47

I would like to change the TIMEZONE value in a Java Calendar instance at runtime. I tried below. But the output is the same in both instances:

    Calendar cSchedStartCal = Calendar.getInstance(TimeZone.getTimeZone("GMT"));
    System.out.println(cSchedStartCal.getTime().getTime());
    cSchedStartCal.setTimeZone(TimeZone.getTimeZone("Asia/Calcutta"));
    System.out.println(cSchedStartCal.getTime().getTime());

OUTPUT:
1353402486773
1353402486773

I have tried this also but the output is still the same:

    Calendar cSchedStartCal = Calendar.getInstance(TimeZone.getTimeZone("GMT"));
    System.out.println(cSchedStartCal.getTime());

    Calendar cSchedStartCal1 = Calendar.getInstance(TimeZone.getTimeZone("Asia/Calcutta"));
    cSchedStartCal1.setTime(cSchedStartCal.getTime());
    System.out.println(cSchedStartCal.getTime());

In the API I am seeing the below comment but I am not able to understand much of it:

     * calls: cal.setTimeZone(EST); cal.set(HOUR, 1); cal.setTimeZone(PST).
     * Is cal set to 1 o'clock EST or 1 o'clock PST?  Answer: PST.  More
     * generally, a call to setTimeZone() affects calls to set() BEFORE AND
     * AFTER it up to the next call to complete().

Could you please help me?

One Possible Solution :

    Calendar cSchedStartCal = Calendar.getInstance(TimeZone.getTimeZone("GMT"));
    long gmtTime = cSchedStartCal.getTime().getTime();

    long timezoneAlteredTime = gmtTime + TimeZone.getTimeZone("Asia/Calcutta").getRawOffset();
    Calendar cSchedStartCal1 = Calendar.getInstance(TimeZone.getTimeZone("Asia/Calcutta"));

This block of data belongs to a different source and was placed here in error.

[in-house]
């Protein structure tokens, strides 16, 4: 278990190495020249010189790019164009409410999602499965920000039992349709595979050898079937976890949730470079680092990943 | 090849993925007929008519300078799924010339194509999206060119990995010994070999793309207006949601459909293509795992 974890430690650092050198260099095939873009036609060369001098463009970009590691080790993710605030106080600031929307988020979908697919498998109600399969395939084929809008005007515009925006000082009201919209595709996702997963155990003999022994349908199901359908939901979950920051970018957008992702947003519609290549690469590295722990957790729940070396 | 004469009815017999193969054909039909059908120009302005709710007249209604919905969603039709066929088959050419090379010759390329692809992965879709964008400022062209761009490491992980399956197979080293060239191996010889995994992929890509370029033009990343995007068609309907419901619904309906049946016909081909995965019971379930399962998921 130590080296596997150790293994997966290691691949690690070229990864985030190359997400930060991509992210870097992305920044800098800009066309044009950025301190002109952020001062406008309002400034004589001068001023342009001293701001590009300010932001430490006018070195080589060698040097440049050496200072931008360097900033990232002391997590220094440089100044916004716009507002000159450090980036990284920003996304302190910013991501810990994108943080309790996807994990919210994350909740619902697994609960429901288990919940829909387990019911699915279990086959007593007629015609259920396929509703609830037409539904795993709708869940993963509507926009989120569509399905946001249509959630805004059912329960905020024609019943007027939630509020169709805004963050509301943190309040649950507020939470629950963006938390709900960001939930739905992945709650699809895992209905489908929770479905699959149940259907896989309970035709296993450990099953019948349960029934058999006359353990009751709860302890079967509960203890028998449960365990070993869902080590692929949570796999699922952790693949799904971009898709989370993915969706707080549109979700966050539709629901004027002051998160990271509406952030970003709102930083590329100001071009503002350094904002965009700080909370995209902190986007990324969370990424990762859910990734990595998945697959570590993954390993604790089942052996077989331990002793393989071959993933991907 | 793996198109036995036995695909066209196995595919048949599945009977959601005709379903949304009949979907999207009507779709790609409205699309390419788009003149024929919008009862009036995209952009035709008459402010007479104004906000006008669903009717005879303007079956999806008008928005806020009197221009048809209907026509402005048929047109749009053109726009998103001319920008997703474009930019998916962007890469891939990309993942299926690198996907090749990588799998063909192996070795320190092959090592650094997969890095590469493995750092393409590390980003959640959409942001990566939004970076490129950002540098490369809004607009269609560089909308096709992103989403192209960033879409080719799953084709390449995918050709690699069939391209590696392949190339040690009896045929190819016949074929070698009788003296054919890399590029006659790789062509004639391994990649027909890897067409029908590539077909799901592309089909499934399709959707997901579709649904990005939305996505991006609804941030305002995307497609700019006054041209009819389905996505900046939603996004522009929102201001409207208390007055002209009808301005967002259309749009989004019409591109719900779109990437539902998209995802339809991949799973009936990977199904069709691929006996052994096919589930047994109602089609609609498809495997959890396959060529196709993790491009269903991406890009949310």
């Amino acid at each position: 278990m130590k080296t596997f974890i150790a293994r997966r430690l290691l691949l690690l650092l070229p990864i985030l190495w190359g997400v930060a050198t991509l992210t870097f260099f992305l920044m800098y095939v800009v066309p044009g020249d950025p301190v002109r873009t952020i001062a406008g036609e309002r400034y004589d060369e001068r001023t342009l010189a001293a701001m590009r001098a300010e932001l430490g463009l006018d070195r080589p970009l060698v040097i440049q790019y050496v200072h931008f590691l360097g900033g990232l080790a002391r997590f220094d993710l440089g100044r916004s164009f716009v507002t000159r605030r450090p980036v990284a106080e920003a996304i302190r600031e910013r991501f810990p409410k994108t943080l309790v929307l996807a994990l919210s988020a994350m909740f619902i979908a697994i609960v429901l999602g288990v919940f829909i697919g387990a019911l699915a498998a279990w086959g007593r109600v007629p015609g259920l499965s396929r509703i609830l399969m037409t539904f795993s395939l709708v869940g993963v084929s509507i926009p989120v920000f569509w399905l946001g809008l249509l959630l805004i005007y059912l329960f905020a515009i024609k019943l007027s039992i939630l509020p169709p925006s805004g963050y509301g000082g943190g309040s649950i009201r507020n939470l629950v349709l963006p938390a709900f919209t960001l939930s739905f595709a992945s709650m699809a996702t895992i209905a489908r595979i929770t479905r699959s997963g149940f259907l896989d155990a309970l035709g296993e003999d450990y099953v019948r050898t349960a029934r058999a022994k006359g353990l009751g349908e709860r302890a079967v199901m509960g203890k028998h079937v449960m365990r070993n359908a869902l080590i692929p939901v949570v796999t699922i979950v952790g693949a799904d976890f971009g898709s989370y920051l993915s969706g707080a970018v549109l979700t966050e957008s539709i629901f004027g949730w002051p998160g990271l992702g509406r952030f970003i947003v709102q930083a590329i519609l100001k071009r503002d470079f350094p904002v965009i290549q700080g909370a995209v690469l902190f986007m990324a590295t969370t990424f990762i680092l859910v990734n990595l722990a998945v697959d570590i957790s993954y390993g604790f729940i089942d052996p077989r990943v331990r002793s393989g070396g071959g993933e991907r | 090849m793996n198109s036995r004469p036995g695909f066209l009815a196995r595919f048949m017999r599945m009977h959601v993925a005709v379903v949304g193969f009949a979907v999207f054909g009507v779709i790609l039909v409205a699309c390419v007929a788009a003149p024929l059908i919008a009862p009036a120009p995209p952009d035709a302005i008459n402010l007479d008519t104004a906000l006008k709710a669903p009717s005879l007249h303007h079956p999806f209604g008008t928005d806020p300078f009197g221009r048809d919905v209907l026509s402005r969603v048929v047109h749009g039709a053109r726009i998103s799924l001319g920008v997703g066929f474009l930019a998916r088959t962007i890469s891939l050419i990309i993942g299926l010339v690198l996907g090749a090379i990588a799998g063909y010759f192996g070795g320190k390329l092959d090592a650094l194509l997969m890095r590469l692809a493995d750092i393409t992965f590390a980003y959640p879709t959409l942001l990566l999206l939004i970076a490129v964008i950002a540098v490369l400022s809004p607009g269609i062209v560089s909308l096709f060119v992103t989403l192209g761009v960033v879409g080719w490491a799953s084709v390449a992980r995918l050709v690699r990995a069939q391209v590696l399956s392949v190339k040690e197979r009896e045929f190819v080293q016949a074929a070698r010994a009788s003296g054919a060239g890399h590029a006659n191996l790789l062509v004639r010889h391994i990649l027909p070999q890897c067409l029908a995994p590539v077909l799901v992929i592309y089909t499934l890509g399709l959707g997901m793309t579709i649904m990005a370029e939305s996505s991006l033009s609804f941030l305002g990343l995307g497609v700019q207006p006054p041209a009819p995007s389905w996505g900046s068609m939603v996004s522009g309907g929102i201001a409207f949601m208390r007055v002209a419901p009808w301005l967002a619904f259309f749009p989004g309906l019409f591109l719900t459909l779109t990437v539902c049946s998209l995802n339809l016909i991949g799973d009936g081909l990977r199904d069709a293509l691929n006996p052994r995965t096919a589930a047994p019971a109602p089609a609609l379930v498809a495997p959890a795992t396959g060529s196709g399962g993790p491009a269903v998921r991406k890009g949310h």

cSchedStartCal1.setTimeInMillis(timezoneAlteredTime);

Is this solution ok?

3
  • 1
    Possible duplicate of stackoverflow.com/questions/7670355/ – KeyNone Nov 20 '12 at 10:12
  • @BastiM the link is giving solution; only if we know the offset value. I don't want that since i have only timezone value. Could you please tell me what is the wrong on the above? or Solution? – Kanagavelu Sugumar Nov 20 '12 at 10:38
  • What do you expect to happen? Both Calendar objects refer to the same absolute time since the epoch. This is correct behavior. – augurar Apr 16 '16 at 8:40
58

In Java, Dates are internally represented in UTC milliseconds since the epoch (so timezones are not taken into account, that's why you get the same results, as getTime() gives you the mentioned milliseconds).
In your solution:

Calendar cSchedStartCal = Calendar.getInstance(TimeZone.getTimeZone("GMT"));
long gmtTime = cSchedStartCal.getTime().getTime();

long timezoneAlteredTime = gmtTime + TimeZone.getTimeZone("Asia/Calcutta").getRawOffset();
Calendar cSchedStartCal1 = Calendar.getInstance(TimeZone.getTimeZone("Asia/Calcutta"));
cSchedStartCal1.setTimeInMillis(timezoneAlteredTime);

you just add the offset from GMT to the specified timezone ("Asia/Calcutta" in your example) in milliseconds, so this should work fine.

Another possible solution would be to utilise the static fields of the Calendar class:

//instantiates a calendar using the current time in the specified timezone